EARLY SKIING ON SNOQUALMIE PASS
John W. Lundin’s book, Early Skiing on Snoqualmie Pass, was published by The History Press in October 2017, with a foreword by Washington State Ski & Snowboard Museum (WSSSM) President Dave Moffett. The book discusses the history of skiing (both Nordic and Alpine) on Snoqualmie Pass in particular and in Washington generally, and contains over 110 historic photos. It received the prestigious Skade Award in 2018, from the International Skiing History Association, as outstanding regional ski history book. Proceeds from the book go to support the Ski Museum.
The book can be purchased at the WSSSM Store, at local, independent bookstores in Seattle including Third Place Books, Island Books, Elliott Bay Book Company, the University Book Store, the Nordic Heritage Museum, in Sun Valley at the Chapter One Bookstore and Iconoclast Books, and many others. The book can also be obtained from national bookstores such as Amazon, Barnes & Noble, etc. John encourages everyone to support their local independent book stores.
Relive the exciting early days of skiing when Washington was called “the Switzerland of America,” Washington and the Pacific Northwest “concededly [have] the greatest skiing in North America,” and Snoqualmie Pass was the epicenter of the sport “where modern skiing was born and raised.”
The book traces several themes of Washington skiing history. First, how Norwegian immigrants made ski jumping the most popular winter sport in the 1920s and 1930s. Second, the role of newspapers in promoting early skiing. Third, how railroads, including the Northern Pacific, Great Northern and Milwaukee Road, supported the early ski industry. Fourth, how Franklin Roosevelt’s New Deal Programs, including the CCC, WPA and Forest Service, played important roles in the development of ski areas and skiing.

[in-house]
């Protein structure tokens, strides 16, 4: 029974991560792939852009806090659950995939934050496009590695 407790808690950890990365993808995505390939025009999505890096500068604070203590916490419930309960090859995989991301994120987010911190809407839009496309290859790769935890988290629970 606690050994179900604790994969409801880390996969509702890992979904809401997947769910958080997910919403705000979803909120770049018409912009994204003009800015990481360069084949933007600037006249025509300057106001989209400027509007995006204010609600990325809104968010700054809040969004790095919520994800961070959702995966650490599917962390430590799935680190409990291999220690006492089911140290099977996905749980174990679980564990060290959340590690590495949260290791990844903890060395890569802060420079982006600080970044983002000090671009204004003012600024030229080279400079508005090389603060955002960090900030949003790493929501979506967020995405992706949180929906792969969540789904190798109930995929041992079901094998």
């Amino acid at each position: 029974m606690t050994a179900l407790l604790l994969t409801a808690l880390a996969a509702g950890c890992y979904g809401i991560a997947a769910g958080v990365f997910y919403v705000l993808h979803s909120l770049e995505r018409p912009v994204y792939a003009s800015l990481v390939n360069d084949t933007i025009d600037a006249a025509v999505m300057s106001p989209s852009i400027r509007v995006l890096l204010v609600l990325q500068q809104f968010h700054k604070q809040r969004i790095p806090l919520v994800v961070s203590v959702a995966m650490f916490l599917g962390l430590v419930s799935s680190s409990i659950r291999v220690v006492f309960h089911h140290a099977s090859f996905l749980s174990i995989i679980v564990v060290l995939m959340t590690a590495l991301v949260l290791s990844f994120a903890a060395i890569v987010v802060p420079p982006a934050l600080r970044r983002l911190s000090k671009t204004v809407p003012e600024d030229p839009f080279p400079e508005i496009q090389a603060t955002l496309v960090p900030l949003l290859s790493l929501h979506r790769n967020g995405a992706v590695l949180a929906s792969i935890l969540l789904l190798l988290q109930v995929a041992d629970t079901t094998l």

The book describes the ski jumping tournaments that attracted world-class competitors and thousands of spectators to Cle Elum, Beaver Lake on Snoqualmie Summit, Leavenworth, and the Milwaukee Ski Bowl. A number of National Ski Jumping championships were held in Washington, distance records were set there, and the 1948 U.S. Olympic Jumping team was selected at the Ski Bowl. The Mountaineers’ twenty-mile race from Snoqualmie to Stampede Pass, dubbed “the world’s longest and hardest race,” was a pinnacle of cross-country skiing. Alpine skiing began in private ski clubs, and expanded in 1934, when the Seattle Park Department opened the country’s first municipal ski area on Snoqualmie Pass, the Seattle Municipal Ski Park. Alpine skiing grew in popularity as a result of several events in the mid- 1930s: the Silver Skis Race on Mt. Rainier (from Camp Muir to Paradise) that began in 1934, sponsored by the Seattle P.I.; the 1935 National Downhill and Slalom Championships and Olympic tryouts held on Mt. Rainier where five Washington skiers were selected to go to Europe for the 1936 U.S. Olympic Games; the 1936 Winter Olympic Games in Germany, the first where Alpine skiing was allowed; and the opening of the lavish $1.5 million Sun Valley Ski Resort in December 1936, by the Union Pacific Railroad, the country’s first destination ski area, called the American San Moritz, that transformed skiing in America.
The sport reached a high point in Washington when the Milwaukee Ski Bowl at Hyak opened in 1938, influenced by Union Pacific’s Sun Valley Resort. With train access from Seattle in two hours, a modern ski lodge, an overhead cable lift, lights for night skiing and free ski lessons for high school students provided by the Seattle Times, the Ski Bowl was the state’s first modern ski area that revolutionized local skiing and brought thousands into the sport. The Northern Pacific Railroad considered opening a major new ski area at Martin, near Stampede Pass, in the late 1930s, and operated the Martin Ski Dome, a small facility, until WW II.
Army Mountain Troops trained on Mt. Rainier at the beginning of WW II, before moving to Camp Hale, Colorado. Skiing exploded in popularity after the war, and ski areas were expanded and new ones opened to meet the demand. When the Milwaukee Ski Bowl Lodge and train depot burned down, and the area was not reopened after 1950, Alpine skiing in Washington was set back by at least a decade. WSSSM Board Member, lawyer and local ski historian John W. Lundin follows the sport’s historic tracks and the evolution of Washington skiing.
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